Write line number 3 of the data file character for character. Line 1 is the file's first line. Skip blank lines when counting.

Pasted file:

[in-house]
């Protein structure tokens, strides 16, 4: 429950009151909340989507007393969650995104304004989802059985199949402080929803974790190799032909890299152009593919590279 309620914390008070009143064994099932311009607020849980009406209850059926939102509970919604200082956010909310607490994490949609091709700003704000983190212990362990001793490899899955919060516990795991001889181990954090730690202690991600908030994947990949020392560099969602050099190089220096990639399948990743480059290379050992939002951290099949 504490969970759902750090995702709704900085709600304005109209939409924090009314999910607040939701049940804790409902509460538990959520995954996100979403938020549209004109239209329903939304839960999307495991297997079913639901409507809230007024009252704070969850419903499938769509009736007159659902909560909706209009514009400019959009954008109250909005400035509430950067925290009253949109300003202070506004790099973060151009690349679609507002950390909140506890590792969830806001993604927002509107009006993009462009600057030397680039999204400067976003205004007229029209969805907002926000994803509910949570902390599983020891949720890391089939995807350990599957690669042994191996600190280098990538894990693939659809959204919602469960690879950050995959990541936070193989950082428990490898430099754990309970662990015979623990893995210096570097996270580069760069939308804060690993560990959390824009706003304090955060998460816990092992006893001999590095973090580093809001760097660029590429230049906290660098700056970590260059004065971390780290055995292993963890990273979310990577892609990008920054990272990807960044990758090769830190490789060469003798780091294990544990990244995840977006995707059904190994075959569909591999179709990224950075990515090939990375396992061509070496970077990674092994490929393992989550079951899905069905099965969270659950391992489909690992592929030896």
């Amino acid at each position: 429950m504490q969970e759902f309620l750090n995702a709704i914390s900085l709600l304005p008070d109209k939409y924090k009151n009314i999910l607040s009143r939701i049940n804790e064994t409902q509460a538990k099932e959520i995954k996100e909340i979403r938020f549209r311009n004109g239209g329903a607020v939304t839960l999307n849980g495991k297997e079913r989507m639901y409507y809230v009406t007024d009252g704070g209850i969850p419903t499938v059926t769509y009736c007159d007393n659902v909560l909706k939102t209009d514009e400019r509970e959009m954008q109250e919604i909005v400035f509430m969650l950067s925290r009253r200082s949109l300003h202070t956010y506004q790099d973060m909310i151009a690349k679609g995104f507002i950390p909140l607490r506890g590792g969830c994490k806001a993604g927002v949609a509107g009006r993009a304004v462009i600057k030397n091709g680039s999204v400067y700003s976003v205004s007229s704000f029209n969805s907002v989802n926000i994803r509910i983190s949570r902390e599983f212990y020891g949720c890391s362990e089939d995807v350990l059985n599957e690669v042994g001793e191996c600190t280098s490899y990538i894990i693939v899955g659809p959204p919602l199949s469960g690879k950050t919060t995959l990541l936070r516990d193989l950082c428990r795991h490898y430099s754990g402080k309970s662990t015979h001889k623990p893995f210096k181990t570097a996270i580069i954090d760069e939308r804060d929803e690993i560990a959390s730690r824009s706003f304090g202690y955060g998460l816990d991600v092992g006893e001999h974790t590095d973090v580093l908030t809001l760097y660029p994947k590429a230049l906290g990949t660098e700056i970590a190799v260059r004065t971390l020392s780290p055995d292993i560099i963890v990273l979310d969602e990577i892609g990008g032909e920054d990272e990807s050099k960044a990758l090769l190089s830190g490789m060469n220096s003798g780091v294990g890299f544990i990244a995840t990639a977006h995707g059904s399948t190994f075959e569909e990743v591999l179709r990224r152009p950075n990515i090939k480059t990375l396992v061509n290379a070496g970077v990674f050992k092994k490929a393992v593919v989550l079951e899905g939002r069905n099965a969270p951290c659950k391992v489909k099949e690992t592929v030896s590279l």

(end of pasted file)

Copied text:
């Amino acid at each position: 429950m504490q969970e759902f309620l750090n995702a709704i914390s900085l709600l304005p008070d109209k939409y924090k009151n009314i999910l607040s009143r939701i049940n804790e064994t409902q509460a538990k099932e959520i995954k996100e909340i979403r938020f549209r311009n004109g239209g329903a607020v939304t839960l999307n849980g495991k297997e079913r989507m639901y409507y809230v009406t007024d009252g704070g209850i969850p419903t499938v059926t769509y009736c007159d007393n659902v909560l909706k939102t209009d514009e400019r509970e959009m954008q109250e919604i909005v400035f509430m969650l950067s925290r009253r200082s949109l300003h202070t956010y506004q790099d973060m909310i151009a690349k679609g995104f507002i950390p909140l607490r506890g590792g969830c994490k806001a993604g927002v949609a509107g009006r993009a304004v462009i600057k030397n091709g680039s999204v400067y700003s976003v205004s007229s704000f029209n969805s907002v989802n926000i994803r509910i983190s949570r902390e599983f212990y020891g949720c890391s362990e089939d995807v350990l059985n599957e690669v042994g001793e191996c600190t280098s490899y990538i894990i693939v899955g659809p959204p919602l199949s469960g690879k950050t919060t995959l990541l936070r516990d193989l950082c428990r795991h490898y430099s754990g402080k309970s662990t015979h001889k623990p893995f210096k181990t570097a996270i580069i954090d760069e939308r804060d929803e690993i560990a959390s730690r824009s706003f304090g202690y955060g998460l816990d991600v092992g006893e001999h974790t590095d973090v580093l908030t809001l760097y660029p994947k590429a230049l906290g990949t660098e700056i970590a190799v260059r004065t971390l020392s780290p055995d292993i560099i963890v990273l979310d969602e990577i892609g990008g032909e920054d990272e990807s050099k960044a990758l090769l190089s830190g490789m060469n220096s003798g780091v294990g890299f544990i990244a995840t990639a977006h995707g059904s399948t190994f075959e569909e990743v591999l179709r990224r152009p950075n990515i090939k480059t990375l396992v061509n290379a070496g970077v990674f050992k092994k490929a393992v593919v989550l079951e899905g939002r069905n099965a969270p951290c659950k391992v489909k099949e690992t592929v030896s590279l």